Brandon Marshall takes blame for Jets' loss to Patriots

FOXBOROUGH, Mass. -- For the second time in six games, New York Jets receiver Brandon Marshall issued a postgame mea culpa on social media, scolding himself Sunday for critical mistakes in his team's second defeat.

Marshall dropped a would-be touchdown in the fourth quarter and committed a game-ending penalty in the Jets' 30-23 loss to the New England Patriots at Gillette Stadium.

The Jets could've taken an eight-point lead with 12:50 remaining in the game, but Marshall dropped a 12-yard pass on third down in the end zone.

They settled for a field goal and a 20-16 lead, squandering four points.

"Absolutely, that's all on me," Marshall told reporters. "If I make that play, it puts us in a better position. I didn't make the play and it put our team in a bad situation. You have to make those plays in games like this, so it's all on me. It will definitely be my fuel this week to get better."

Coach Todd Bowles went easy on Marshall.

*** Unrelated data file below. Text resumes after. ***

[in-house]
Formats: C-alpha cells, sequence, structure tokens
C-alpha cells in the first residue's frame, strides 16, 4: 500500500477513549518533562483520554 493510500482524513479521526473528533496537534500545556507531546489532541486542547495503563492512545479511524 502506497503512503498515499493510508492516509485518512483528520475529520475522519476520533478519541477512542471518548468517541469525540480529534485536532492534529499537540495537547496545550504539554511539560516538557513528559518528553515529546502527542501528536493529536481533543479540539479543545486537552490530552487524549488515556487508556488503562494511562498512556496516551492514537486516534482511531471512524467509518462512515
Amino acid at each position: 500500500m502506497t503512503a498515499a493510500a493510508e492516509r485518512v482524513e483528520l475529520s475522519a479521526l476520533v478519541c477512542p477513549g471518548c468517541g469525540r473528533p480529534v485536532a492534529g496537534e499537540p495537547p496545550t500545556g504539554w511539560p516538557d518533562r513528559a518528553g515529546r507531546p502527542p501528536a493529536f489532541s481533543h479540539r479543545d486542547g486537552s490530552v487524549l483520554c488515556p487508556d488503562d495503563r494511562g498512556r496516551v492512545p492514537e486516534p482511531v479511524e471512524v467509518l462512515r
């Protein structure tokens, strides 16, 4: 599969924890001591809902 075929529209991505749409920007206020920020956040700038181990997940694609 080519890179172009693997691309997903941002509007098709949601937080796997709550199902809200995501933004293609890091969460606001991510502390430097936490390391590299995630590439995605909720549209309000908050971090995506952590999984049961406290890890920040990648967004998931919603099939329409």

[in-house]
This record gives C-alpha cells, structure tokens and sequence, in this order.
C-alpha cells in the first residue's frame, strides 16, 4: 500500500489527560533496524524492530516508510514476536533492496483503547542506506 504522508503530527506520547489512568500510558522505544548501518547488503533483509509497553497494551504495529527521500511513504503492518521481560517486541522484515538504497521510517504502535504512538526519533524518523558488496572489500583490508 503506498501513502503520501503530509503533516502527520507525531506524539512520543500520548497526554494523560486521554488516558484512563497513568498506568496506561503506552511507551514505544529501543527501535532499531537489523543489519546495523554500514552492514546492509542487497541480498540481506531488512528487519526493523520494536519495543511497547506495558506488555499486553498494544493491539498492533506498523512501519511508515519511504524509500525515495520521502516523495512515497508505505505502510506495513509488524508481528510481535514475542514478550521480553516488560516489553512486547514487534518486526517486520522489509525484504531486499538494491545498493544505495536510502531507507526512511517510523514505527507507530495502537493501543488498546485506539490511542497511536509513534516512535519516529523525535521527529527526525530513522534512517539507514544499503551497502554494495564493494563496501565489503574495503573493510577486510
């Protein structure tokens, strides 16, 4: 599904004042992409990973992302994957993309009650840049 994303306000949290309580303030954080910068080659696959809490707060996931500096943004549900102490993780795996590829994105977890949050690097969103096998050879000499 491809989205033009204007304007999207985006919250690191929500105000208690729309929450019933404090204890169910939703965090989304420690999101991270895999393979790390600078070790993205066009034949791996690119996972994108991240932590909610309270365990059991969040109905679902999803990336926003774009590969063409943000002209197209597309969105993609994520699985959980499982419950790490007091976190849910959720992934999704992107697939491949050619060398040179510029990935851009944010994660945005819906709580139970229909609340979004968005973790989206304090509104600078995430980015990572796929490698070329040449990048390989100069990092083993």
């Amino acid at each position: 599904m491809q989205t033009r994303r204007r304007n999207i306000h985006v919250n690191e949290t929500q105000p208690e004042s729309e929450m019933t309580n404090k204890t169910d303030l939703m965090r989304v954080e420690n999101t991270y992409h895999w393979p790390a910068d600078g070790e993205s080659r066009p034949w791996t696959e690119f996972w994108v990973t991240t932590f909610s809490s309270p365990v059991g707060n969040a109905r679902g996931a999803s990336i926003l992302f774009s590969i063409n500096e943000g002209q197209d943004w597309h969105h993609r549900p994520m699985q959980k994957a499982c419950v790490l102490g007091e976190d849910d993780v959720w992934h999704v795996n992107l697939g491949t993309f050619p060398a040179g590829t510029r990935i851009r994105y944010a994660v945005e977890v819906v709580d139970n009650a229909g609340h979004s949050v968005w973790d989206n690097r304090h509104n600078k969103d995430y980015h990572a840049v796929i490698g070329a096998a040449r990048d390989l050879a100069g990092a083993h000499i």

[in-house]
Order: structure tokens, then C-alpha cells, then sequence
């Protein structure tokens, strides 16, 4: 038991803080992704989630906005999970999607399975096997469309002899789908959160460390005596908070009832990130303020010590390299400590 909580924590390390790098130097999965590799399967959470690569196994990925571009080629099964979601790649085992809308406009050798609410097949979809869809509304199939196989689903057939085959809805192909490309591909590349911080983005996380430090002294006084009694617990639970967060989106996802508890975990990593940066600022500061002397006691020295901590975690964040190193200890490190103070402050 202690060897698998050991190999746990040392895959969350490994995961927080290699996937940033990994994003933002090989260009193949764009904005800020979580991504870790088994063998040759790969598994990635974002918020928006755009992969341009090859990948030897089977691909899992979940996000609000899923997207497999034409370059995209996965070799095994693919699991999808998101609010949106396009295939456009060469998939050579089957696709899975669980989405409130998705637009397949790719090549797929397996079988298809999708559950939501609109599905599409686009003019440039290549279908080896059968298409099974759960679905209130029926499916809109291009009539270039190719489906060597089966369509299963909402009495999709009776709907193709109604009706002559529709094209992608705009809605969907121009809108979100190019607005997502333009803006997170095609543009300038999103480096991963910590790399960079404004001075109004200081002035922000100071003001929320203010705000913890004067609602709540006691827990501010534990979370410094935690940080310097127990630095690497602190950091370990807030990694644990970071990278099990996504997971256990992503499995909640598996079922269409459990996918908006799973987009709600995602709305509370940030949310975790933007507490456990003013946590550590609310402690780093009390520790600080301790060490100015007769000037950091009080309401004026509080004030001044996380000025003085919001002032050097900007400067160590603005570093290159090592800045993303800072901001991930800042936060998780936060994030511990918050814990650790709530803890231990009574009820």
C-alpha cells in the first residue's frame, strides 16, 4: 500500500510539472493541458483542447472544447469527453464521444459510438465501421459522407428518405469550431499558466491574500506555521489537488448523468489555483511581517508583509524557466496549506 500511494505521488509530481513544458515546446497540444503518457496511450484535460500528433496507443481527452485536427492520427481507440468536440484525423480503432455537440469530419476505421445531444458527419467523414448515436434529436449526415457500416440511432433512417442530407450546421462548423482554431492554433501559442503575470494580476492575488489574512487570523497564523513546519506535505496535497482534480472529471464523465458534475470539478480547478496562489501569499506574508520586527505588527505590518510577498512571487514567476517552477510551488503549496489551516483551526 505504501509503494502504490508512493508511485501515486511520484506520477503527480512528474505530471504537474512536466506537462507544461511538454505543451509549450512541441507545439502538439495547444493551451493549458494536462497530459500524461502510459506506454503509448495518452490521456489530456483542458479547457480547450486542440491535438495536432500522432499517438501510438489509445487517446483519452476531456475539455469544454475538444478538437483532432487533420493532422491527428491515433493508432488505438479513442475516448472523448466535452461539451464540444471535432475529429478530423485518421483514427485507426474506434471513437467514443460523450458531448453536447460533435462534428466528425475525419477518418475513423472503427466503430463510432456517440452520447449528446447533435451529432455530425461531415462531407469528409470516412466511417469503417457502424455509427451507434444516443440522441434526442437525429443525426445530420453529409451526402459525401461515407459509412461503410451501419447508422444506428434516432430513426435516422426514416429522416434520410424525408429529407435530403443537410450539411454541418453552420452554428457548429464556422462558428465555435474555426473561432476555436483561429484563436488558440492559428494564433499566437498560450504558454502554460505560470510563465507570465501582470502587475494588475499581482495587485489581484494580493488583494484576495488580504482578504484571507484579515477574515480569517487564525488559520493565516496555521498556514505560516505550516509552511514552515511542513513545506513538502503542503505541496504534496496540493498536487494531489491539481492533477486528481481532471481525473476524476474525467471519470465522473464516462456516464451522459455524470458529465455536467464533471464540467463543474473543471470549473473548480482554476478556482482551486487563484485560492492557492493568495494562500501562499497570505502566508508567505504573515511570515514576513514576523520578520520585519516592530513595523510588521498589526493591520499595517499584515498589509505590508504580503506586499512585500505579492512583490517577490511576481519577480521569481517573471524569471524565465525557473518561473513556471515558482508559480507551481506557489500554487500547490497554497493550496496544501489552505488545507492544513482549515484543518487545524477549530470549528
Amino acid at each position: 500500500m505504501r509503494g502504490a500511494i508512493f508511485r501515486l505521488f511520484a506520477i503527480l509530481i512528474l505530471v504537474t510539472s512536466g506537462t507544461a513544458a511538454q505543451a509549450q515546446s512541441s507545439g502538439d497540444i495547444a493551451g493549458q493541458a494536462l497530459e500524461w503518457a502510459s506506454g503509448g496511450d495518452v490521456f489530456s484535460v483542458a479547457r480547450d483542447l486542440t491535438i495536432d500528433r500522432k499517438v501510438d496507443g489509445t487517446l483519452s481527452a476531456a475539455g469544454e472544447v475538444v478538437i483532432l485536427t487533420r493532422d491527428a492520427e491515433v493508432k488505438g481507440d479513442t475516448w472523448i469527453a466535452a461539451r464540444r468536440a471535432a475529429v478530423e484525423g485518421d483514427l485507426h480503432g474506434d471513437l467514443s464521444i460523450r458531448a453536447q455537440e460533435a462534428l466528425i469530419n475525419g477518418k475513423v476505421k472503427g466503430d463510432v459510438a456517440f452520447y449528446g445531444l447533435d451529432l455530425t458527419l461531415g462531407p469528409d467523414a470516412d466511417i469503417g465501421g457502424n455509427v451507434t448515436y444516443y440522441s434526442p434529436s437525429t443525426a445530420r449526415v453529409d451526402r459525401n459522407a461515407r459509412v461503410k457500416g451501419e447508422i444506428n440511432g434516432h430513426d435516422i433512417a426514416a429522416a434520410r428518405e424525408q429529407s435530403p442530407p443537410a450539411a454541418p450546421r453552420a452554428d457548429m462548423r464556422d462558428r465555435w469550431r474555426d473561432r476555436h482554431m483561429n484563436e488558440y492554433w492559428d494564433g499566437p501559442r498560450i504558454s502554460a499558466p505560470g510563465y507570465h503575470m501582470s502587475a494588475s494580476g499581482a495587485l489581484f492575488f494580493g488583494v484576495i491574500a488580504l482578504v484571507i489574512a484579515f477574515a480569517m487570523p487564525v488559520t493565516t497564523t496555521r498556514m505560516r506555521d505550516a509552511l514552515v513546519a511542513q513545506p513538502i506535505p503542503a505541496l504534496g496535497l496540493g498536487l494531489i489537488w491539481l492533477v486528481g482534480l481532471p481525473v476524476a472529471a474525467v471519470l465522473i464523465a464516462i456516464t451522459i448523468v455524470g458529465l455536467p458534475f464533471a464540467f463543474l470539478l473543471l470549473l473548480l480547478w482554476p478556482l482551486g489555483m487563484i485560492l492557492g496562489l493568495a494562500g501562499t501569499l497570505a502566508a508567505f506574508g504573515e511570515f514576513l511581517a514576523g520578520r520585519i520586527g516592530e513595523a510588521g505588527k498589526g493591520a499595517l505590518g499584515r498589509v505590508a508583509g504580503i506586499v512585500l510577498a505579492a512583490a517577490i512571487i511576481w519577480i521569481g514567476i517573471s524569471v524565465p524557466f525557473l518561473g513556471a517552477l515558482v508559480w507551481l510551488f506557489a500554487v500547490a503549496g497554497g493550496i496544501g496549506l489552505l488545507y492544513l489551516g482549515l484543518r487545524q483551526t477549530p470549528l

"It would've been a tough catch if he made it," Bowles said. "He's capable of making those catches, but he just didn't come down with it."

In the Jets' previous loss, Week 3 to the Philadelphia Eagles, Marshall hurt the team with what he called "probably the worst play in NFL history." While getting tackled after a catch, he tried to lateral to a teammate -- a bad decision that resulted in a key fumble.

He took to Twitter, vowing to fans it never would happen again.

Marshall, who entered Sunday with four straight 100-yard receiving days, ended the game with a false-start penalty. Down by seven after recovering an onside kick, Ryan Fitzpatrick completed a pass over the middle to Eric Decker -- a curious play choice, considering the Jets had no timeouts left.

With the clock ticking, Fitzpatrick spiked the ball with one second left at the Patriots' 37, thinking they'd try a Hail Mary. But a flag was thrown because Marshall failed to get set at the line. With a 10-second runoff, the game was over.

Marshall said there was a miscommunication with the inside receiver on who would be on the line of scrimmage and who would be off.

"I should have done a better job of trying to figure that out faster," he said. "That's on me."